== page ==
Researchers Voice: Getting to Know You – Tips to Creating Productive Qualitative Research Projects Online

Getting to Know You - Tips to Creating Productive Qualitative Research Projects Online

As a veteran qualitative researcher who has loved the in-situ learning opportunity that online qualitative research tools have provided me for more than a decade, I am very excited about the fact that COVID-19 has quickly evened the playing field for both hesitant market research professionals and for consumers who can make great participants. Consumers now know – almost universally — how to use Zoom, Skype, FaceTime, Instagram, and Facebook. Even Jane Fonda is TikTok-ing!!

Moderating online gives us great opportunity to meet people where they are so they can show who they are, what they do, and what’s most important to them. While as a focus group moderator concerned about security, I will look at more secure options than Zoom or Skype as a platform for my research. I love that online qualitative tools like online bulletin boards, mobile ethnography, and video chat focus groups allow us to literally see what our customers are doing, as well as touch base with them more easily than the organization it takes to do the same in person. Therefore, we can get more insights into their lives as we build greater empathy for our consumers. I personally like online qualitative tools to really get in-context insights.

After more than a decade of using the tremendous power of online qualitative tools; I have found a few steadfast tricks for productive responses and super-engaged participants:

  1. Recruit Online Savvy Individuals Who Actually Enjoy Sharing:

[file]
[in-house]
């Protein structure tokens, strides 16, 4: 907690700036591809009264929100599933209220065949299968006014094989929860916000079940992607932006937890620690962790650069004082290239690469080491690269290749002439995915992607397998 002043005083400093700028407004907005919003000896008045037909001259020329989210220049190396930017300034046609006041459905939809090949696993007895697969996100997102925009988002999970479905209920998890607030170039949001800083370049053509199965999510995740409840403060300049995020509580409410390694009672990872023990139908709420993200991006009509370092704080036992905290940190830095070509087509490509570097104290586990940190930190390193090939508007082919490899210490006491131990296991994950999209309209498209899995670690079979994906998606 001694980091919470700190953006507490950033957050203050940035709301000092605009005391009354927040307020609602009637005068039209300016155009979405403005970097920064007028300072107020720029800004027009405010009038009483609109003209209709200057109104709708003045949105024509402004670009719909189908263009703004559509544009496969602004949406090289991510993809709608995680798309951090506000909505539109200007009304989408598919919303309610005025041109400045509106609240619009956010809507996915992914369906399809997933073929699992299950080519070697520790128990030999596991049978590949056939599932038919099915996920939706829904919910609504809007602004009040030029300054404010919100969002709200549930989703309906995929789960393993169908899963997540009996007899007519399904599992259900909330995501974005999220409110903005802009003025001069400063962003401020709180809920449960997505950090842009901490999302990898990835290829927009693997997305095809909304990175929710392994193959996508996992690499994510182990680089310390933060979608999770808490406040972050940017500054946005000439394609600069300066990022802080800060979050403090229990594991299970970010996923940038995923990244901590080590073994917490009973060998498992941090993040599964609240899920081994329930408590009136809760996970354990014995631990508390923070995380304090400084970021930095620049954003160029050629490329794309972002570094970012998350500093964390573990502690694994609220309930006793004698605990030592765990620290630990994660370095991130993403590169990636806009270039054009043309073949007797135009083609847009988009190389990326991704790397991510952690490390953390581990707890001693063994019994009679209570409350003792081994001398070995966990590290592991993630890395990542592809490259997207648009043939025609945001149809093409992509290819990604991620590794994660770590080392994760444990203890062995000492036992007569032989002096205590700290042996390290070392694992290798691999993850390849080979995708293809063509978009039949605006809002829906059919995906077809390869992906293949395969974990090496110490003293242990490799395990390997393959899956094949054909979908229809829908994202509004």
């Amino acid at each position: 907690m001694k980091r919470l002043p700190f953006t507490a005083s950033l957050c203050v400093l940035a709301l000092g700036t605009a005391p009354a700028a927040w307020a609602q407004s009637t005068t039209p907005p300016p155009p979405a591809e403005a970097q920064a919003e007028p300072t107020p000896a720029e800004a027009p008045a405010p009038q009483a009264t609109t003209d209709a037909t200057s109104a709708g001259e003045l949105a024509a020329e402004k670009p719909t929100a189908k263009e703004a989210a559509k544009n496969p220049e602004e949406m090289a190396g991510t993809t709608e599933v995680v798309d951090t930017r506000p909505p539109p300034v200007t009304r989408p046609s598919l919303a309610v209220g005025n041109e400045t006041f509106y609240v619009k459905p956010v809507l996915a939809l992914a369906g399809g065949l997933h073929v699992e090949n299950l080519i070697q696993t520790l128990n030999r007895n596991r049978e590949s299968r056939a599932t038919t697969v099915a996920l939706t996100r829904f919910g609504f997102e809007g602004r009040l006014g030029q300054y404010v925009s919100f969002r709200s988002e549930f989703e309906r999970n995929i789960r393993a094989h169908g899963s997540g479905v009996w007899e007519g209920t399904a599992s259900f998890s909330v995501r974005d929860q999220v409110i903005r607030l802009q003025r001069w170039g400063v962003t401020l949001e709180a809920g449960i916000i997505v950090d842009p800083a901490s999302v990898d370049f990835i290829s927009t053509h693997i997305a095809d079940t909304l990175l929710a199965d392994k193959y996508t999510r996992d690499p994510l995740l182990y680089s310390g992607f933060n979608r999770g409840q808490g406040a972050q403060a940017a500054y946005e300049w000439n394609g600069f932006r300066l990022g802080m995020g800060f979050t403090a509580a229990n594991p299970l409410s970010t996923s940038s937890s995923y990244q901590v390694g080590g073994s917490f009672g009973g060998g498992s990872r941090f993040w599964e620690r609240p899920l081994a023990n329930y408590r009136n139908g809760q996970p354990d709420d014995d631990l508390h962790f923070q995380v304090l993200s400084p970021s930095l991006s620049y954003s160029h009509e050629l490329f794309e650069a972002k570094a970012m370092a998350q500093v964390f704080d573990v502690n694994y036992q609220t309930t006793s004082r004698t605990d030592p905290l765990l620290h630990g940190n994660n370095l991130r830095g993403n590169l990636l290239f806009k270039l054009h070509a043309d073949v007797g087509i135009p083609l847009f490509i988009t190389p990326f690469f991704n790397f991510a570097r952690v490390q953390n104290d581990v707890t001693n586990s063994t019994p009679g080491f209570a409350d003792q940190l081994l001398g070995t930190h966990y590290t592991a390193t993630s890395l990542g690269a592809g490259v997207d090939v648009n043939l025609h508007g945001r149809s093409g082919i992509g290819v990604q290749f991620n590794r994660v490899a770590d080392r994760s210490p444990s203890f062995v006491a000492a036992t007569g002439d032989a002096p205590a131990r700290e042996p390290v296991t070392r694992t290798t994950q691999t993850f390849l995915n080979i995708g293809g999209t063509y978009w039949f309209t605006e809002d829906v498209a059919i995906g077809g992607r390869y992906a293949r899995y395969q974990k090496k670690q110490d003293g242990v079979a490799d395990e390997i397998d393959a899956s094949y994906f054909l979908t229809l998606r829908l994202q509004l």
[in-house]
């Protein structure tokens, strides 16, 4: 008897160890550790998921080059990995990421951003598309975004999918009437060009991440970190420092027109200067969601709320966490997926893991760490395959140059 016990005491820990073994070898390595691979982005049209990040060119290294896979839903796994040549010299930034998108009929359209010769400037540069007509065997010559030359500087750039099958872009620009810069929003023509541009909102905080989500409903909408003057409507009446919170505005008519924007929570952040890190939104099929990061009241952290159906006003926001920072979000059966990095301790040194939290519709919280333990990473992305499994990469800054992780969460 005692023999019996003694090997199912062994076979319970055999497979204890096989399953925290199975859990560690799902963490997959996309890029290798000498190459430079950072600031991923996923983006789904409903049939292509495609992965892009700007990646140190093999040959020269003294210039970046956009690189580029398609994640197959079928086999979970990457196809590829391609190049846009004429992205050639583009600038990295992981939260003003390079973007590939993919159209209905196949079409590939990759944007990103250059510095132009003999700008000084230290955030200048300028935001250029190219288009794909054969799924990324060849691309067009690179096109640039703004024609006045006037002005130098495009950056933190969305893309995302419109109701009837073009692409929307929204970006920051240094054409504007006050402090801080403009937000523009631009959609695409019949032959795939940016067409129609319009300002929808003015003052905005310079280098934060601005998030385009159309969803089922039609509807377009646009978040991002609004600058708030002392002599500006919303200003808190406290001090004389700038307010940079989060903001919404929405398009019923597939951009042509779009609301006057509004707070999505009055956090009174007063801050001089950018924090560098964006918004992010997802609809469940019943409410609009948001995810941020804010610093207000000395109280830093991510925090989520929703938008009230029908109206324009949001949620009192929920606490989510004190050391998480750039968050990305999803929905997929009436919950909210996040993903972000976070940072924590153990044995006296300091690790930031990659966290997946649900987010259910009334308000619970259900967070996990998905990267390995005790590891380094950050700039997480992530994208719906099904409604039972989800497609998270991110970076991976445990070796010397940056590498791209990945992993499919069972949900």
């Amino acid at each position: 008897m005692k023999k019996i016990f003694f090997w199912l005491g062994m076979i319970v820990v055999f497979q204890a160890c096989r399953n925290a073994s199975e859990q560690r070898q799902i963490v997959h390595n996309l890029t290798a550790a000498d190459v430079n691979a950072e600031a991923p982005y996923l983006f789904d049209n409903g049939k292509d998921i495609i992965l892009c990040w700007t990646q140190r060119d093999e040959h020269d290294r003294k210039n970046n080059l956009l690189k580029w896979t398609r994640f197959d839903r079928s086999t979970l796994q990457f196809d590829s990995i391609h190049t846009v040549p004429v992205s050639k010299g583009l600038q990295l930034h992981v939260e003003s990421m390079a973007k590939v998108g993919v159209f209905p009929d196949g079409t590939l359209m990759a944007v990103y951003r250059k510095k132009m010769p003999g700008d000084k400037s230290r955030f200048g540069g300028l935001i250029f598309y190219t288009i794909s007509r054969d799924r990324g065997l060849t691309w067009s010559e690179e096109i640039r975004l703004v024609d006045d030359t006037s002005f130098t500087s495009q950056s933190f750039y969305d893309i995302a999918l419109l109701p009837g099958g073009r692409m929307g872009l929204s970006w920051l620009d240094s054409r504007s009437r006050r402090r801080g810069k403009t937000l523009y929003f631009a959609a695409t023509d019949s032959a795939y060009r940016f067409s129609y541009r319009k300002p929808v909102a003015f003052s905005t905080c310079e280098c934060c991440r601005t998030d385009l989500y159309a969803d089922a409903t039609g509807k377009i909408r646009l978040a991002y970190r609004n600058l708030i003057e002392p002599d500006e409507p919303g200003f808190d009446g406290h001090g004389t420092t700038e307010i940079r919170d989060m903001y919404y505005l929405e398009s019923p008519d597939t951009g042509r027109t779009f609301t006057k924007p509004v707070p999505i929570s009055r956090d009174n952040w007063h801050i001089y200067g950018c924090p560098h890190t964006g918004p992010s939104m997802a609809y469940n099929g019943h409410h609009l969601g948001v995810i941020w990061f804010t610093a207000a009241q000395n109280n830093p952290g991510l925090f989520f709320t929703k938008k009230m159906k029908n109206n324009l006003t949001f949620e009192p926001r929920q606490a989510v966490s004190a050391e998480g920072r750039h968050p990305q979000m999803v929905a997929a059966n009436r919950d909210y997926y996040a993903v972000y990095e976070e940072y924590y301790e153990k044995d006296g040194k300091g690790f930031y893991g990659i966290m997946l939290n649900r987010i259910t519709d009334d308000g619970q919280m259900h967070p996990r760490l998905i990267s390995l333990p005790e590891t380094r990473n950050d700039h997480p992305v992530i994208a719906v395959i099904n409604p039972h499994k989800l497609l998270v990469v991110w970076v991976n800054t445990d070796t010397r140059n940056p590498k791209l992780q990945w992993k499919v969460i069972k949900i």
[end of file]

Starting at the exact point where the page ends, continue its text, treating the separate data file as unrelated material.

Your screener for all online and mobile methodologies should not just ask a tiered question about technology access and familiarity but also how participants use and feel about it in their daily lives. People who do not actively post social media photos and videos may not be the best to share in an online bulletin board or community, for instance. I’ve found that certain groups who are adept at online tools like video conferencing and social media for work and other necessary functions are not always comfortable providing the openness we need as moderators to go deeper and learn. Comfort with online and all of the things we share there makes a much better participant in the long run.

  2. ‘Meet’ Participants Ahead of the Groups or Activities:

    Whether via a personal introduction email telling participants about who you are and what they’ll be doing on an online bulletin board or appearing in the ‘virtual lobby’ of a video chat before the group moves into the formal ‘group’s virtual room;’ I make it a point to connect with my participants personally prior to asking them to answer my probing questions with my client’s watching. Participants feel better knowing I’m a ‘real’ person they can talk to. This feels more authentic to me than filming a video of myself. I know many moderators who also like to film a video to post online for the same connection. Do what you feel is most authentic to you. Just make those participating feel that there is a real (and awesome) person who is reading and learning from their posts or discussion.